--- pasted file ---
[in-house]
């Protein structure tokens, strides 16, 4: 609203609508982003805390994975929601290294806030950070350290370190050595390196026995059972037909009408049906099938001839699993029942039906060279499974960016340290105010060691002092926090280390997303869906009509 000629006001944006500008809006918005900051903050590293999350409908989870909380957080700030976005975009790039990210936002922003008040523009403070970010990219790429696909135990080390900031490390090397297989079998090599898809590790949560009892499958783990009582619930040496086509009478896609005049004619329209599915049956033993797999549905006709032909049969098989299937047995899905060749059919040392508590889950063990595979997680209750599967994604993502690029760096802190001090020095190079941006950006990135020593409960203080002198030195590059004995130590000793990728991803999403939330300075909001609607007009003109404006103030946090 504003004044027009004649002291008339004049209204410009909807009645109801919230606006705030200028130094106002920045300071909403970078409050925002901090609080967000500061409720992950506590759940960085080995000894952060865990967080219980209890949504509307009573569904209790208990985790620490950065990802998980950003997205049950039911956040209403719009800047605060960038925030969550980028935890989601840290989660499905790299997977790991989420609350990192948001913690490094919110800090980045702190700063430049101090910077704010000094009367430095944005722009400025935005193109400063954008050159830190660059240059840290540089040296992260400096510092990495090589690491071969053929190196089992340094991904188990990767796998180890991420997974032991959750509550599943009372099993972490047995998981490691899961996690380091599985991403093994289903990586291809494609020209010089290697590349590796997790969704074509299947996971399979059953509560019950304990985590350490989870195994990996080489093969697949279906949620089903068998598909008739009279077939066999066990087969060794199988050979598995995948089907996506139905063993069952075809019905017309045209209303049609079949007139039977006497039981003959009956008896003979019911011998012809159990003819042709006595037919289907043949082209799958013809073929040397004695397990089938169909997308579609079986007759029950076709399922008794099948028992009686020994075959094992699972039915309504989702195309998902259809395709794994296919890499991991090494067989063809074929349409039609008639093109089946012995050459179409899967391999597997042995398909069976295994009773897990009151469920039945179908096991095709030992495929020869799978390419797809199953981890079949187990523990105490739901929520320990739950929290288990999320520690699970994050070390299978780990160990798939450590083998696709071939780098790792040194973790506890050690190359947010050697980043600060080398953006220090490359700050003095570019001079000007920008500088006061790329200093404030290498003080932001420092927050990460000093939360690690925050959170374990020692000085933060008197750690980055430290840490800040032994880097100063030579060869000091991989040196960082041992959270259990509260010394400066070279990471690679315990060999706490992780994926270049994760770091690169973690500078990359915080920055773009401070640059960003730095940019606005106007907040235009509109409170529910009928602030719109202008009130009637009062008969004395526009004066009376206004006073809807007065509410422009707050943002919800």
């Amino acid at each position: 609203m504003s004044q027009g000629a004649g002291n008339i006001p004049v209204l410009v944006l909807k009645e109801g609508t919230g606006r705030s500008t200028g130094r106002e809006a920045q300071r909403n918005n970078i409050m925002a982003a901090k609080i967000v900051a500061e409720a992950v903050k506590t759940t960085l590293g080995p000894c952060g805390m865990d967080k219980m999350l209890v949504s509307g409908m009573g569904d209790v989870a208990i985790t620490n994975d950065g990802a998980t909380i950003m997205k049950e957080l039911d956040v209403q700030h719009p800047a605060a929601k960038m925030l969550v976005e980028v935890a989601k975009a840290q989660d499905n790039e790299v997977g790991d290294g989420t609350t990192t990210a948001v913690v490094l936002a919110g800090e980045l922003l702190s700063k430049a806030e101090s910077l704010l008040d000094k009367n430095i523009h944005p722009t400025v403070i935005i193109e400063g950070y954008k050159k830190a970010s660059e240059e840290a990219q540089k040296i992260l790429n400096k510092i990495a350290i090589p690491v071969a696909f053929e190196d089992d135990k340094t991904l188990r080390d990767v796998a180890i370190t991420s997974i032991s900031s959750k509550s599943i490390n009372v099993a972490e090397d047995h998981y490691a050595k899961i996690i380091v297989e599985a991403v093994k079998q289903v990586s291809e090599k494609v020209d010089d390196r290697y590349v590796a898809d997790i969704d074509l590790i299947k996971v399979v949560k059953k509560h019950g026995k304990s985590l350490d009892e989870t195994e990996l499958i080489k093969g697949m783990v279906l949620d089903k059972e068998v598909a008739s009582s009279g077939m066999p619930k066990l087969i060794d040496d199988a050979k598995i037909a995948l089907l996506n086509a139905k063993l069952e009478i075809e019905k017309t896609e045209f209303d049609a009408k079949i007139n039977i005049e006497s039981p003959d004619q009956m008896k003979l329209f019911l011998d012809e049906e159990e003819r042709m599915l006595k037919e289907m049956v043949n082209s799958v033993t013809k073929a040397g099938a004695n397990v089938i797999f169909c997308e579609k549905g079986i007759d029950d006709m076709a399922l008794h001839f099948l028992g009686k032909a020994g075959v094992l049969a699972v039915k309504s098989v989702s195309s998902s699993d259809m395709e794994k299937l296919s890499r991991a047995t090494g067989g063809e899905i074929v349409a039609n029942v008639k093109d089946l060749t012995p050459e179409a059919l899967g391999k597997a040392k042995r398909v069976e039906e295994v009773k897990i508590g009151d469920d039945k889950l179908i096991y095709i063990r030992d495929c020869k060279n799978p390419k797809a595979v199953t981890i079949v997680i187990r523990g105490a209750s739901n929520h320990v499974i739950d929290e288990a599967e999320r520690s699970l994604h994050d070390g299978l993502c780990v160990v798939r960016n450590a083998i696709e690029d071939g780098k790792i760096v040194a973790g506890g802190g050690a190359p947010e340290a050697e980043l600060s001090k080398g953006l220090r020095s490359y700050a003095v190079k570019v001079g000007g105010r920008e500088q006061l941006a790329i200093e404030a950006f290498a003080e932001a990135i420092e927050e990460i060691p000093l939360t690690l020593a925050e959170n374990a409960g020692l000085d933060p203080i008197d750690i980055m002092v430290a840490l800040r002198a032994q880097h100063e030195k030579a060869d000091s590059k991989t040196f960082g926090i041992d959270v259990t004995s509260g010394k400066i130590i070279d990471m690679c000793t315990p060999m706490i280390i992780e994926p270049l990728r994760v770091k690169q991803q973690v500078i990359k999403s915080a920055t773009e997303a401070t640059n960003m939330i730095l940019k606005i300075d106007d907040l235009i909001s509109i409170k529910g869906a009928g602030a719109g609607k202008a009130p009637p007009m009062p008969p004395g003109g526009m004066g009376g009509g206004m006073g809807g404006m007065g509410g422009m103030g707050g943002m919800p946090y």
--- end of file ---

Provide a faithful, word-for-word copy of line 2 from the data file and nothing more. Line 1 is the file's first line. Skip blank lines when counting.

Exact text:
């Protein structure tokens, strides 16, 4: 609203609508982003805390994975929601290294806030950070350290370190050595390196026995059972037909009408049906099938001839699993029942039906060279499974960016340290105010060691002092926090280390997303869906009509 000629006001944006500008809006918005900051903050590293999350409908989870909380957080700030976005975009790039990210936002922003008040523009403070970010990219790429696909135990080390900031490390090397297989079998090599898809590790949560009892499958783990009582619930040496086509009478896609005049004619329209599915049956033993797999549905006709032909049969098989299937047995899905060749059919040392508590889950063990595979997680209750599967994604993502690029760096802190001090020095190079941006950006990135020593409960203080002198030195590059004995130590000793990728991803999403939330300075909001609607007009003109404006103030946090 504003004044027009004649002291008339004049209204410009909807009645109801919230606006705030200028130094106002920045300071909403970078409050925002901090609080967000500061409720992950506590759940960085080995000894952060865990967080219980209890949504509307009573569904209790208990985790620490950065990802998980950003997205049950039911956040209403719009800047605060960038925030969550980028935890989601840290989660499905790299997977790991989420609350990192948001913690490094919110800090980045702190700063430049101090910077704010000094009367430095944005722009400025935005193109400063954008050159830190660059240059840290540089040296992260400096510092990495090589690491071969053929190196089992340094991904188990990767796998180890991420997974032991959750509550599943009372099993972490047995998981490691899961996690380091599985991403093994289903990586291809494609020209010089290697590349590796997790969704074509299947996971399979059953509560019950304990985590350490989870195994990996080489093969697949279906949620089903068998598909008739009279077939066999066990087969060794199988050979598995995948089907996506139905063993069952075809019905017309045209209303049609079949007139039977006497039981003959009956008896003979019911011998012809159990003819042709006595037919289907043949082209799958013809073929040397004695397990089938169909997308579609079986007759029950076709399922008794099948028992009686020994075959094992699972039915309504989702195309998902259809395709794994296919890499991991090494067989063809074929349409039609008639093109089946012995050459179409899967391999597997042995398909069976295994009773897990009151469920039945179908096991095709030992495929020869799978390419797809199953981890079949187990523990105490739901929520320990739950929290288990999320520690699970994050070390299978780990160990798939450590083998696709071939780098790792040194973790506890050690190359947010050697980043600060080398953006220090490359700050003095570019001079000007920008500088006061790329200093404030290498003080932001420092927050990460000093939360690690925050959170374990020692000085933060008197750690980055430290840490800040032994880097100063030579060869000091991989040196960082041992959270259990509260010394400066070279990471690679315990060999706490992780994926270049994760770091690169973690500078990359915080920055773009401070640059960003730095940019606005106007907040235009509109409170529910009928602030719109202008009130009637009062008969004395526009004066009376206004006073809807007065509410422009707050943002919800």